“Traditional, private sector unions were born out of an often bloody adversarial relationship between labor and management. […] Meanwhile, government unions have no such narrative on their side.
Government workers were making good salaries in 1962 when President Kennedy lifted, by executive order (so much for democracy), the federal ban on government unions. Civil service regulations and similar laws had guaranteed good working conditions for generations. The argument for public unionization wasn’t moral, economic or intellectual. It was rankly political. […] Put simply, people in the government business support the party of government.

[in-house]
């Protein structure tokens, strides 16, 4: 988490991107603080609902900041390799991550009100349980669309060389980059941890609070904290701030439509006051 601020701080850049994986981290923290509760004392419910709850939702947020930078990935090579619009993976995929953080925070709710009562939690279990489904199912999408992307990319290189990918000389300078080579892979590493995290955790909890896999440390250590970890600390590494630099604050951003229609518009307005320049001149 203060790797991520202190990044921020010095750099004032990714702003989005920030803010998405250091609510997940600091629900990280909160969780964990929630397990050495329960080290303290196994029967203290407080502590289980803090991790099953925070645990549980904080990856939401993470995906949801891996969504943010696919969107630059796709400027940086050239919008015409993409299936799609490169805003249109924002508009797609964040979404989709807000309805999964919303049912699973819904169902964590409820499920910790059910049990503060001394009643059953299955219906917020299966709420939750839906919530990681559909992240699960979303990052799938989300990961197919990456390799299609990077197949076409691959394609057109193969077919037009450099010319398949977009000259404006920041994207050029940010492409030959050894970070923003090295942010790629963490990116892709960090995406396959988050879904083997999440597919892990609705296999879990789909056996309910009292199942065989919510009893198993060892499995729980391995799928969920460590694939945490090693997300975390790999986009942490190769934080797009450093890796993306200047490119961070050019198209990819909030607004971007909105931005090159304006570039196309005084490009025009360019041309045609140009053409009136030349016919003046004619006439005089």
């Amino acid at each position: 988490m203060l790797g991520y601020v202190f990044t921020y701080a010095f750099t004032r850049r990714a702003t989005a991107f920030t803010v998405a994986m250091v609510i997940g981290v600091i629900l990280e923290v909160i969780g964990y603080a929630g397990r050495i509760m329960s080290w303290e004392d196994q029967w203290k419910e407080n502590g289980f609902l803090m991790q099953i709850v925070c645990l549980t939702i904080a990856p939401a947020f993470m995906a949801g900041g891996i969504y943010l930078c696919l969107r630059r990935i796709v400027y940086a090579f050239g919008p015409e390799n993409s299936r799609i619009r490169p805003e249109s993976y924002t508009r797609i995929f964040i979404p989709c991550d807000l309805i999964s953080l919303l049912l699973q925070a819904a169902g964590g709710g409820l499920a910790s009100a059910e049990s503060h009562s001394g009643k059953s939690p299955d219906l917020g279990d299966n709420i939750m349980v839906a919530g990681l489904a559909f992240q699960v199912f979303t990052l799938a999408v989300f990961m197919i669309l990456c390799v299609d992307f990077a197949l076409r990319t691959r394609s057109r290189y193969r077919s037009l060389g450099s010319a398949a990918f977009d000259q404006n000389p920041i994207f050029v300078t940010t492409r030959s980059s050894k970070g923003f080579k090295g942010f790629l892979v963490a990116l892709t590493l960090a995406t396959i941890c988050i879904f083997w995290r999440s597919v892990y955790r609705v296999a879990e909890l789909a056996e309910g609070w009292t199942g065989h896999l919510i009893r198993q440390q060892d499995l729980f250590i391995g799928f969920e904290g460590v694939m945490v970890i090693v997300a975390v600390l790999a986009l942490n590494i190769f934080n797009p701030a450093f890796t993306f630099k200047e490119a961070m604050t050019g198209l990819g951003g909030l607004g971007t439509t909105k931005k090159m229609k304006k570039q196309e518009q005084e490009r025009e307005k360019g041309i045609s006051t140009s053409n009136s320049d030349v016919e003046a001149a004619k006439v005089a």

Private sector unions fight with management over an equitable distribution of profits. Government unions negotiate with politicians over taxpayer money, putting the public interest at odds with union interests and, as we’ve seen in states such as California and Wisconsin, exploding the cost of government. […] It creates a dysfunctional system where for some, growing government becomes its own reward.
The unions and the protesters in Wisconsin see Walker’s reforms as a potential death knell for government unions. My response? If only.”
Leitura complementar: O Egipto é quando um homem quiser